Mazzi: Casino revenue windfall an illusion
By LENNY C. LEPOLA
News Assistant Managing Editor
During a brief conversation in his office last week, Big Walnut Local School District Superintendent Steve Mazzi and district treasurer Felicia Drummey discussed what Mazzi called the illusion that establishing casinos in Ohio would be a windfall for the state’s school districts.
During the campaign to allow casino gambling in Ohio one northern Ohio newspaper said Ohio schools would “… hit the jackpot” because of casino revenue; and during the Big Walnut school district’s levy campaign people who opposed the levy were asking district administrators and board of education members what they were going to do with “… all the gambling money.”
Mazzi said a month ago he was listening to a talk segment on WNCI where the discussion was about how casino revenue is helping Ohio schools.
“I called in and told them we are receiving $21 per student in the first disbursement in January, times 3,000 students,” Mazzi said. “That doesn’t even take care of one first-year teacher’s salary and benefits, so when they say we’ll have all that money coming in, it really isn’t enough to do much of anything.
“Even take a place like Olentangy with 10,000 students,” Mazzi continued. “You’ve got a lot more students, sure, but then you look at their expenses and $160 million budget – it’s not going to be a windfall for them, either.”
Drummey said the county has received casino revenue, but disbursements have not been made to school districts yet.
“That $21 per student we should receive in January is not a guarantee, that’s from an estimate of casino gross revenue from the state,” Drummey said. “Our payment in August of 2013 is estimated to go up to $71 per student, but casino revenues are down. In June and September the Toledo casino revenue was down 9.6 percent, and that’s an estimate by the Ohio Department of Taxation.”
Drummey did note that the Cleveland casino revenue is up 5 percent, but the state forecasts that total casino revenues will be down 1.2 percent.
“But the point is, we haven’t received anything yet,” Drummey said. “We are anticipating a disbursement two times a year. In January if we see $21 per student, that’s $63,630. If we get an August disbursement of $71 per student we’ll receive $278,760, but that’s in the next fiscal year.
“We have a $28 million annual budget,” Drummey continued. “We have $2.3 million a month in financial obligations. Even at the higher number, $278,760 spread over six months it only adds a little over $46,000 to our revenue stream each month. I wouldn’t call that a windfall.”
Drummey said Mike Sobul, Granville Exempted Schools Treasurer, who is the retired Section Chief for Forecasting and Special Projects at the Tax Analysis Division of the Ohio Department of Taxation where he was responsible for tax estimation, has said to downgrade Big Walnut’s January estimated disbursement from $21 to $19, and the August disbursement could be as low as $50 to $55 per student.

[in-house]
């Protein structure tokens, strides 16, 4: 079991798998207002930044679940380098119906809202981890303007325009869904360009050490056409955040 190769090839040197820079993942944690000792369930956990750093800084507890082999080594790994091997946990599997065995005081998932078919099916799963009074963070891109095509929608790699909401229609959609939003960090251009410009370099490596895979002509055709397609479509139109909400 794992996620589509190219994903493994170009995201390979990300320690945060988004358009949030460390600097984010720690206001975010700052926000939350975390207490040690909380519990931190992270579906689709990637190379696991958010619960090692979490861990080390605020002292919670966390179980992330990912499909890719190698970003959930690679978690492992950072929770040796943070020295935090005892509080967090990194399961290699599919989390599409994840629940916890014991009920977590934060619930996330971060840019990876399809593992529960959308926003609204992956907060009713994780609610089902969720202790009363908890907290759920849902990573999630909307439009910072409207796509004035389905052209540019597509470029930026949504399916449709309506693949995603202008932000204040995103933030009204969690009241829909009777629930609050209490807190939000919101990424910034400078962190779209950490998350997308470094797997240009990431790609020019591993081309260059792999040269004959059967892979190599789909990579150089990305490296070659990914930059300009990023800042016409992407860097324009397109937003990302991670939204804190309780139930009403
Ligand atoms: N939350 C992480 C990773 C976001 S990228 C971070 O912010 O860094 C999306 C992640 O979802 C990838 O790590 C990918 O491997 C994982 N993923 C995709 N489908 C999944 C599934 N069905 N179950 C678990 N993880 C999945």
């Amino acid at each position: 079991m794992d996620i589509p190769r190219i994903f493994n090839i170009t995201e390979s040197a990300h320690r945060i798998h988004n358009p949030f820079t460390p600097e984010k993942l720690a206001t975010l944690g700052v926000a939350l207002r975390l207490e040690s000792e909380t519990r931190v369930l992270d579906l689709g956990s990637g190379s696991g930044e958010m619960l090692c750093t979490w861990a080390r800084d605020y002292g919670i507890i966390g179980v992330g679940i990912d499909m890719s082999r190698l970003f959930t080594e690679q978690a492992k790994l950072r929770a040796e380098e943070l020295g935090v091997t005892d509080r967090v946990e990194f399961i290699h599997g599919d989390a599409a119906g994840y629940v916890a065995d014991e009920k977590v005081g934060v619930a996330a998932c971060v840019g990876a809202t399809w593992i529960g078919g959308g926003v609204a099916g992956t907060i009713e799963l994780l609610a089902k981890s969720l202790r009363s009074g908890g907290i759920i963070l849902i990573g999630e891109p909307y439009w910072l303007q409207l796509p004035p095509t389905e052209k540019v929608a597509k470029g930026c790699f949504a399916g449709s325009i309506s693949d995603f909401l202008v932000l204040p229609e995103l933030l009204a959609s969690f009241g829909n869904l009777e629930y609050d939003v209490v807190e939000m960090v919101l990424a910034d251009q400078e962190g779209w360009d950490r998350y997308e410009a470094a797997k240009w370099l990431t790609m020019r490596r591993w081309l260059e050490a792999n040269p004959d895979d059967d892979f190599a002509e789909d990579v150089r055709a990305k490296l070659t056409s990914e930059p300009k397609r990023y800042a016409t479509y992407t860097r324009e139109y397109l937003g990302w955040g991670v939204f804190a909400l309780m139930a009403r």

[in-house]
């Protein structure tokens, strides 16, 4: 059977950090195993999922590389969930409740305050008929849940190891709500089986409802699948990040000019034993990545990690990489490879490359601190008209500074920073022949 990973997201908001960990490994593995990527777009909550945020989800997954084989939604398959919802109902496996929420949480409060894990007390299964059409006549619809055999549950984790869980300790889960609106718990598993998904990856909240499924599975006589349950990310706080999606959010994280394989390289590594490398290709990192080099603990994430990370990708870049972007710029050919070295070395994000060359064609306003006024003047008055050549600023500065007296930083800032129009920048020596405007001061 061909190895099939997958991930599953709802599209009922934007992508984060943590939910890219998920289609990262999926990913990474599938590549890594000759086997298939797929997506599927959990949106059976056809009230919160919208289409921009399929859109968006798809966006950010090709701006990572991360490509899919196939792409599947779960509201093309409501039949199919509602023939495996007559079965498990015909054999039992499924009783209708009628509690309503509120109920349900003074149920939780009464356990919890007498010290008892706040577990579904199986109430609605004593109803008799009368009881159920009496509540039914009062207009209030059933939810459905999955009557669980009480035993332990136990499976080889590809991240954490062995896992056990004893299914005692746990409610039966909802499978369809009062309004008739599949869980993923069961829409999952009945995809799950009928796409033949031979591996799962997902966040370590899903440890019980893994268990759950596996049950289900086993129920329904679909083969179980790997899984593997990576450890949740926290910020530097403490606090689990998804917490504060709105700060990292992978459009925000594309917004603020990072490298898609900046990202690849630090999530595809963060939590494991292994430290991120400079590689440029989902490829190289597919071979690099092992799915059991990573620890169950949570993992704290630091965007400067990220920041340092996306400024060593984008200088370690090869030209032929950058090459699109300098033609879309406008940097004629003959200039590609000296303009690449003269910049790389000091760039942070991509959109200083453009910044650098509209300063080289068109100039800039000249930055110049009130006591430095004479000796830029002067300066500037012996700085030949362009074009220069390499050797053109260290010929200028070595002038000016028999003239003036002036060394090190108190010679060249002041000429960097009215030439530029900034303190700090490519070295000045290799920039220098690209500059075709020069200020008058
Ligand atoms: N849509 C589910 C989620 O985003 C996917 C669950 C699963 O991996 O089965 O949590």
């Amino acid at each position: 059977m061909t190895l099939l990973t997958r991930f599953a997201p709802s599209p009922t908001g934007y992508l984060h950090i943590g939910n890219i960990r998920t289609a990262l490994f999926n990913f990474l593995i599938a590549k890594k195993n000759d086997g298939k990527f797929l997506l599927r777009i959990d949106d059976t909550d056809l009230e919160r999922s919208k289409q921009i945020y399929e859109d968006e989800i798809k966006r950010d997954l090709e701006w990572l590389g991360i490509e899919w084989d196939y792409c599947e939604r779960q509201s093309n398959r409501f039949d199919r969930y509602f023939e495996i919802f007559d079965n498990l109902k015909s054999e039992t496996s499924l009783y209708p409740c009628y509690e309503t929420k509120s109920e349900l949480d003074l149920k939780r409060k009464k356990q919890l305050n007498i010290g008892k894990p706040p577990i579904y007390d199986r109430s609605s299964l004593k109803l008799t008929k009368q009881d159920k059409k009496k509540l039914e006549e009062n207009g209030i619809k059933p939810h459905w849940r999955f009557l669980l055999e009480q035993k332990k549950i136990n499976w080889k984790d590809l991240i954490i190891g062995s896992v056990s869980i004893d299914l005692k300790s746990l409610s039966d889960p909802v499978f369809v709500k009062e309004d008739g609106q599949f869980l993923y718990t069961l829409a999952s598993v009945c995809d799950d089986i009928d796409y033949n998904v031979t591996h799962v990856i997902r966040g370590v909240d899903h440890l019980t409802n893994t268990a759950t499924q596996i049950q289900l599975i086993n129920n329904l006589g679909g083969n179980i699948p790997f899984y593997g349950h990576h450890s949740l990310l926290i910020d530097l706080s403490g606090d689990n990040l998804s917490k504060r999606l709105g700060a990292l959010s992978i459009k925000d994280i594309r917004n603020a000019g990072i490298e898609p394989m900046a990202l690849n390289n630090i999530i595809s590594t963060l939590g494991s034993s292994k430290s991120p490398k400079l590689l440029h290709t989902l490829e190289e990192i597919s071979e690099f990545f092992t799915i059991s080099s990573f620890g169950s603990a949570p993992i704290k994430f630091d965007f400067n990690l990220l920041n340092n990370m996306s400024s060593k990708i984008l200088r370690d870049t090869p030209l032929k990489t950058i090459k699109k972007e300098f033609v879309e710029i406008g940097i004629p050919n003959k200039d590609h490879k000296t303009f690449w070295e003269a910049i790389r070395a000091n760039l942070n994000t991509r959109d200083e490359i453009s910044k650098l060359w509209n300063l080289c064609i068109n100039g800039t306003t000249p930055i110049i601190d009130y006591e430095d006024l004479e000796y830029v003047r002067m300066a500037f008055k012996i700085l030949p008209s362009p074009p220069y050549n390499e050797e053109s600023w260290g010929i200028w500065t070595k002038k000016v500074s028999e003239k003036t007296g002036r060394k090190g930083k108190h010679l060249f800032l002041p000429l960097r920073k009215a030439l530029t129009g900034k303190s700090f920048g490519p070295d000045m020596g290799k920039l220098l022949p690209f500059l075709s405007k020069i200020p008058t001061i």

Mazzi said complicating the situation and muddying the proverbial waters is the State of Ohio’s history of giving one thing and taking something away from another funding source.
“Throughout the current financial crisis the state has been reducing the guarantee, which means our funding from the state is below what we got last year,” Mazzi said. “We got one percent less from the state each year in fiscal 2011 and fiscal 2012. At the same time the state accelerated the phase-out of the Tangible Personal Property Reimbursement that was supposed to be phased out by 2019. Those dollars are now gone.”
Drummey said the federal stimulus plugged a 6 percent gap in the reduction in school funding, but the state failed to fill that gap when the stimulus ended.
“Looking back it’s not an understatement to say we went through a perfect storm,” Drummey said. “It’s going to be interesting to see what the new school funding formula looks like. We’ll know in March when the state biennial budget is released, and it takes effect in July — at least it’s supposed to. But last time it wasn’t known until July of ‘09 and we had to start fiscal 2010 before we knew how much money the school district would get from the state.”
As the conversation came full circle Drummey and Mazzi began searching for ways to put what casino revenue would mean to Big Walnut in terms that everyone could understand.
Drummey said if the district receives $21 per student in January applied to the current fiscal year it would represent two-tenths of one percent of the district’s current fiscal year budget; if a $71 per student disbursement materializes in August that would represent nine-tenths of one percent of the next fiscal year’s budget.
“A school district budget is no different than a family budget, just bigger,” Drummey said. “Look at it like a person making $52,000 a year would. Under the $71 per student formula the casino revenue would give him $468 additional dollars per year, or $39 a month, or $9.75 per week. For somebody whose family budget is based on a $52,000 per year income that would not be called a windfall.”
Mazzi said he’s constantly hearing people say: “Look at all this money schools are getting from casinos”.
“It’s not really all that much, it doesn’t even replace what the state has already taken away from us,” Mazzi said. “It’s an illusion, that’s what I call it. The illusion is that the state is providing a windfall from the lottery and casinos for schools, and it’s just not the case.”